This pamphlet defines the issue and the problems with the attack on single-family zoning.

The note to journalists would be well-heeded by us all.

A note to journalists

If you are writing or speaking about single-family zoning, please take care to use appropriate language.

Characterizing single-family zoning as “exclusionary” is incorrect and demonstrates bias. Single-family zoning doesn’t exclude anyone on the basis of race or ethnicity, as discussed in the Author’s Note. Also, calling single- family zoning exclusionary suggests (incorrectly) that single-family housing is the opposite of inclusionary housing, which is a term of art that means something specific relative to affordable housing. If a single-family area is rezoned to allow multiple units of market-rate housing on individual parcels, that does not make the zoning inclusionary; it simply makes the area higher density.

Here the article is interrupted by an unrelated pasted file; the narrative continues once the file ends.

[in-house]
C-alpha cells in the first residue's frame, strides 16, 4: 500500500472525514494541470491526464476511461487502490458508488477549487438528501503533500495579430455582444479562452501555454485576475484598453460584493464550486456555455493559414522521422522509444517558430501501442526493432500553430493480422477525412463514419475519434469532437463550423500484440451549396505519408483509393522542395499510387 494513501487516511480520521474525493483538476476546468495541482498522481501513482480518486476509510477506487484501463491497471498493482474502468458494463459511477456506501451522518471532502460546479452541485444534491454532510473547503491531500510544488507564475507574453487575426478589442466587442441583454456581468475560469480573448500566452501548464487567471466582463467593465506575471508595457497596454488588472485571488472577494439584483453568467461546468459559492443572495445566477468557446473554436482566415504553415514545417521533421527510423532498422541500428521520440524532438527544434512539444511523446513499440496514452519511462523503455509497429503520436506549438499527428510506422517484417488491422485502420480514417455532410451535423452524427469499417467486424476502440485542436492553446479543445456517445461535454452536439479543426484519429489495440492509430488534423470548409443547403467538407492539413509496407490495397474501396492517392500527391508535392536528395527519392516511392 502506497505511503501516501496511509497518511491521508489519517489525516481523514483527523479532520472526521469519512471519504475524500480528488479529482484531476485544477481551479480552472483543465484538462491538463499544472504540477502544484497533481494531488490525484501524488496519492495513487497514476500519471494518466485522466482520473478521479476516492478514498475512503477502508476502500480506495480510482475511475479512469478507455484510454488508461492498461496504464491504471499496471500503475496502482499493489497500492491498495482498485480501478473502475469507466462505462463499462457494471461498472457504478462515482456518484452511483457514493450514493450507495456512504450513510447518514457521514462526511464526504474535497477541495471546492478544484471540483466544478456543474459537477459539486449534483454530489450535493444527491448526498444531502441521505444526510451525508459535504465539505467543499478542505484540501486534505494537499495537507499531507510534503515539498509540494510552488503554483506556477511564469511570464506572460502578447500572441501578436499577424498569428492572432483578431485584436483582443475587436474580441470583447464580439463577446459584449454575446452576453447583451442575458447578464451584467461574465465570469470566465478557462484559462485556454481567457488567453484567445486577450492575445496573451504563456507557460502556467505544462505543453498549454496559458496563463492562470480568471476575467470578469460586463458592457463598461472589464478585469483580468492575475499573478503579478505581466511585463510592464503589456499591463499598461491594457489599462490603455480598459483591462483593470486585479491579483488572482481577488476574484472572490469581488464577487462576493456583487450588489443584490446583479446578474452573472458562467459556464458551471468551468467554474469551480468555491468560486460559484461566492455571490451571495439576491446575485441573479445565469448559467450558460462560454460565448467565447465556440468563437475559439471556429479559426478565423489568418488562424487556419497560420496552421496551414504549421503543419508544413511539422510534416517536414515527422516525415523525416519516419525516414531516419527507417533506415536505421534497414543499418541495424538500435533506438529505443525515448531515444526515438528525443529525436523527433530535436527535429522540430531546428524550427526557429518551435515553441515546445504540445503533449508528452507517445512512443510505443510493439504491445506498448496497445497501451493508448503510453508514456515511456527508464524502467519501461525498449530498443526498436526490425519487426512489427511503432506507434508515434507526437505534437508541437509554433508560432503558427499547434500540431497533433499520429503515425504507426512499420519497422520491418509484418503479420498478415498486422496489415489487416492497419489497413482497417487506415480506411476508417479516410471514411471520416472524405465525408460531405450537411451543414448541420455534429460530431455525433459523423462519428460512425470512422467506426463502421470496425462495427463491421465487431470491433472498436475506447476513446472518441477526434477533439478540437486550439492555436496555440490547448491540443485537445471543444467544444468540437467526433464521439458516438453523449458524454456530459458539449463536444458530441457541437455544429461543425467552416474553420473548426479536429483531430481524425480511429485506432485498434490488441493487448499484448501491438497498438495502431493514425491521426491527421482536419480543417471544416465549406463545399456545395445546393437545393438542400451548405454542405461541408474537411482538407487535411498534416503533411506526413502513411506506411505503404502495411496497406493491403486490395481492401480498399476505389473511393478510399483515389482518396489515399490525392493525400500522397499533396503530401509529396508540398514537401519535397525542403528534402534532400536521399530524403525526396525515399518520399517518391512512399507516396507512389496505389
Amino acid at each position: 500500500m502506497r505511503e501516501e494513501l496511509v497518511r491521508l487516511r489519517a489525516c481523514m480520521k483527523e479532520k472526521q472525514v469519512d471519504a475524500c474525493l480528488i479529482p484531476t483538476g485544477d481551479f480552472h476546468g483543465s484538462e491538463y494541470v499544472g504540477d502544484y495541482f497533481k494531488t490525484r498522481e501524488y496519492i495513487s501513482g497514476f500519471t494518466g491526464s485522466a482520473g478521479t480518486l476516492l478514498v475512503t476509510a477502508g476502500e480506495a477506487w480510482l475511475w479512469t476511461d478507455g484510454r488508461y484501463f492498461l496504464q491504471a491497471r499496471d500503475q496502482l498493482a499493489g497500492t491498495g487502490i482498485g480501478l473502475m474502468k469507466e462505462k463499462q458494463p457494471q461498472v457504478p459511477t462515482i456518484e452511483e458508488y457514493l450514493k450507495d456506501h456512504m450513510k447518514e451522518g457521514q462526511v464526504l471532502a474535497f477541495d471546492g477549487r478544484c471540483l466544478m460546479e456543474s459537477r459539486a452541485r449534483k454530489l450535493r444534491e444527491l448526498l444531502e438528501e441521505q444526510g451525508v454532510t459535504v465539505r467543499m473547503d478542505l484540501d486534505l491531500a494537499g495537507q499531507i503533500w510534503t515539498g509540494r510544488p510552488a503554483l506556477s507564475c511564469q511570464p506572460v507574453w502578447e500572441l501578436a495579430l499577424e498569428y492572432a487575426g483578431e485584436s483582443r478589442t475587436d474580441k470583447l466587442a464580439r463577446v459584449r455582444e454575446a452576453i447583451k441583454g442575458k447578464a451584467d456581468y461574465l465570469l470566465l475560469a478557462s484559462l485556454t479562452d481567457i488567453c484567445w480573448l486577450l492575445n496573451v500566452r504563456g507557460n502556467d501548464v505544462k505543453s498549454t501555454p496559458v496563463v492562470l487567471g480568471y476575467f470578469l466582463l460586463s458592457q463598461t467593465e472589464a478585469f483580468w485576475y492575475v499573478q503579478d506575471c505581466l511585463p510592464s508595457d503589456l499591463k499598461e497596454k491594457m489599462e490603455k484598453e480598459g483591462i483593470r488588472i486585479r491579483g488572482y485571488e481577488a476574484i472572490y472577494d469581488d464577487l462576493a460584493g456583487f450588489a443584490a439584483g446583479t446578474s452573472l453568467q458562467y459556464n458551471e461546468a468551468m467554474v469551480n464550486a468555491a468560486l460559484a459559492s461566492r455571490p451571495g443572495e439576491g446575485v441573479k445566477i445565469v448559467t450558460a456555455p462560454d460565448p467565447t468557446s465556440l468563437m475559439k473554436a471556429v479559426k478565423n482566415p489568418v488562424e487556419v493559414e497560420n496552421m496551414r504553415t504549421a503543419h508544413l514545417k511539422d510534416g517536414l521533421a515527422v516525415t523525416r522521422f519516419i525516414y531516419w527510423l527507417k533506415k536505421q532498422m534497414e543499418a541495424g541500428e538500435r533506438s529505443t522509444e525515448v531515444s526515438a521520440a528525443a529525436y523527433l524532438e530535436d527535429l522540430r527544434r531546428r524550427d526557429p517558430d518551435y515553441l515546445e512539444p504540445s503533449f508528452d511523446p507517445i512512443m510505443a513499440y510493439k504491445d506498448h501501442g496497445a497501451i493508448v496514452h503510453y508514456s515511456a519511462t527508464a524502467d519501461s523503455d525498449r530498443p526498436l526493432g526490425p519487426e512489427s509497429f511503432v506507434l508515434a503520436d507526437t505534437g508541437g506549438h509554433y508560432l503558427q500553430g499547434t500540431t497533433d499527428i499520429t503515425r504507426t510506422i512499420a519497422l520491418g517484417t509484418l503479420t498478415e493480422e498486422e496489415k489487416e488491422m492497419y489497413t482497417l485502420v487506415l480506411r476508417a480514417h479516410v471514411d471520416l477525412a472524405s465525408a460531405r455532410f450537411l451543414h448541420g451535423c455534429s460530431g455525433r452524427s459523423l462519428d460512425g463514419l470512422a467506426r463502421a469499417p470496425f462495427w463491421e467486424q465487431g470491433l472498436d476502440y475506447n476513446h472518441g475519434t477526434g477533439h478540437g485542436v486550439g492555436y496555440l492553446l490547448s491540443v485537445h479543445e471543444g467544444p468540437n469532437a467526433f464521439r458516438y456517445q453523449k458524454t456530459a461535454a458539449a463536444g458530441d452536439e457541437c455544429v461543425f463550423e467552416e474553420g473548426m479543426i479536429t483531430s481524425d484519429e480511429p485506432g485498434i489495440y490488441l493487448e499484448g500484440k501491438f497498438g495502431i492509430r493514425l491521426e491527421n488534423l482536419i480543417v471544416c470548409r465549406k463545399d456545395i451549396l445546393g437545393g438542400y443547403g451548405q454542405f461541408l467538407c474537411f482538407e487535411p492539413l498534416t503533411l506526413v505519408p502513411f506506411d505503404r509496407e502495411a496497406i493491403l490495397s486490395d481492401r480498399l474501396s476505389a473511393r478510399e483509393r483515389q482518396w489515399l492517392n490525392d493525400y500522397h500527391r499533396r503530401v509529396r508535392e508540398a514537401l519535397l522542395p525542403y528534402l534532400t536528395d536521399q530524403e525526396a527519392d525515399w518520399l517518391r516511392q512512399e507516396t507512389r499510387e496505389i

The term “restrictive” also is pejorative relative to zoning, because it evokes the notion of restrictive covenants such as those that literally prohibited the sale of property to Black people and Jewish people (including the family of the author of this book) during much of the 1900s. Such covenants have long been illegal under fair housing laws in the United States.

Journalists intent on educating people should describe single-family zoning as it is: Zoning that typically allows only one unit of housing on a lot, or as a form of low-density housing.”